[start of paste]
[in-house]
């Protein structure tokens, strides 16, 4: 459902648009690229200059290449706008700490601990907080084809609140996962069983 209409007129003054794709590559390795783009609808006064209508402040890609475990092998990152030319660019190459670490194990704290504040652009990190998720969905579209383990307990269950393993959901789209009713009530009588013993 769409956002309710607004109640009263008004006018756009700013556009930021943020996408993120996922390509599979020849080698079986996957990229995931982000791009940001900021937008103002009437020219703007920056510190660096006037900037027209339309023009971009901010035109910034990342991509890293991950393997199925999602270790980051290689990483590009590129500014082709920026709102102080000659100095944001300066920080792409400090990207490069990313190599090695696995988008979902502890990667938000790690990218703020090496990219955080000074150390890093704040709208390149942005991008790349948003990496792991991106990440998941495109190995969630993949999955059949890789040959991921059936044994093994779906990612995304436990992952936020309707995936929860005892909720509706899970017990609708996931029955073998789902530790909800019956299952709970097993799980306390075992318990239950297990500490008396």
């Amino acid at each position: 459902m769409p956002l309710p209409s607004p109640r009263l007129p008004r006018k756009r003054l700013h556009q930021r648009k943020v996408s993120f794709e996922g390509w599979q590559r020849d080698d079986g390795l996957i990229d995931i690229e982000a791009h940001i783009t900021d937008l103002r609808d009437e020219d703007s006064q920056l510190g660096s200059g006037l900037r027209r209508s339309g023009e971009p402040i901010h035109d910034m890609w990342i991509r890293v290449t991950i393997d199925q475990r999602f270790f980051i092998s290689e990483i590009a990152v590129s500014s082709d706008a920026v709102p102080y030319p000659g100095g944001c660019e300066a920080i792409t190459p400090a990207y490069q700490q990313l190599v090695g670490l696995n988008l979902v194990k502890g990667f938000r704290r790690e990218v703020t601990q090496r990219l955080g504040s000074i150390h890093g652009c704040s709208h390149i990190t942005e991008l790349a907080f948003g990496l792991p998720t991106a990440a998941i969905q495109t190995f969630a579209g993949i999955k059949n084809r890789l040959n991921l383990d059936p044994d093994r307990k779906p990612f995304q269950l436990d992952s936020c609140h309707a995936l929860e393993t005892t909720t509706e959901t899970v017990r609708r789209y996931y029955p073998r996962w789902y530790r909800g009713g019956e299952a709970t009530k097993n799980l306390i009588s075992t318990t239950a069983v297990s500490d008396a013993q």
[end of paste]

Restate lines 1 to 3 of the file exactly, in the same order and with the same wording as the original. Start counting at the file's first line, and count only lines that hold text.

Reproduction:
[in-house]
């Protein structure tokens, strides 16, 4: 459902648009690229200059290449706008700490601990907080084809609140996962069983 209409007129003054794709590559390795783009609808006064209508402040890609475990092998990152030319660019190459670490194990704290504040652009990190998720969905579209383990307990269950393993959901789209009713009530009588013993 769409956002309710607004109640009263008004006018756009700013556009930021943020996408993120996922390509599979020849080698079986996957990229995931982000791009940001900021937008103002009437020219703007920056510190660096006037900037027209339309023009971009901010035109910034990342991509890293991950393997199925999602270790980051290689990483590009590129500014082709920026709102102080000659100095944001300066920080792409400090990207490069990313190599090695696995988008979902502890990667938000790690990218703020090496990219955080000074150390890093704040709208390149942005991008790349948003990496792991991106990440998941495109190995969630993949999955059949890789040959991921059936044994093994779906990612995304436990992952936020309707995936929860005892909720509706899970017990609708996931029955073998789902530790909800019956299952709970097993799980306390075992318990239950297990500490008396």
């Amino acid at each position: 459902m769409p956002l309710p209409s607004p109640r009263l007129p008004r006018k756009r003054l700013h556009q930021r648009k943020v996408s993120f794709e996922g390509w599979q590559r020849d080698d079986g390795l996957i990229d995931i690229e982000a791009h940001i783009t900021d937008l103002r609808d009437e020219d703007s006064q920056l510190g660096s200059g006037l900037r027209r209508s339309g023009e971009p402040i901010h035109d910034m890609w990342i991509r890293v290449t991950i393997d199925q475990r999602f270790f980051i092998s290689e990483i590009a990152v590129s500014s082709d706008a920026v709102p102080y030319p000659g100095g944001c660019e300066a920080i792409t190459p400090a990207y490069q700490q990313l190599v090695g670490l696995n988008l979902v194990k502890g990667f938000r704290r790690e990218v703020t601990q090496r990219l955080g504040s000074i150390h890093g652009c704040s709208h390149i990190t942005e991008l790349a907080f948003g990496l792991p998720t991106a990440a998941i969905q495109t190995f969630a579209g993949i999955k059949n084809r890789l040959n991921l383990d059936p044994d093994r307990k779906p990612f995304q269950l436990d992952s936020c609140h309707a995936l929860e393993t005892t909720t509706e959901t899970v017990r609708r789209y996931y029955p073998r996962w789902y530790r909800g009713g019956e299952a709970t009530k097993n799980l306390i009588s075992t318990t239950a069983v297990s500490d008396a013993q």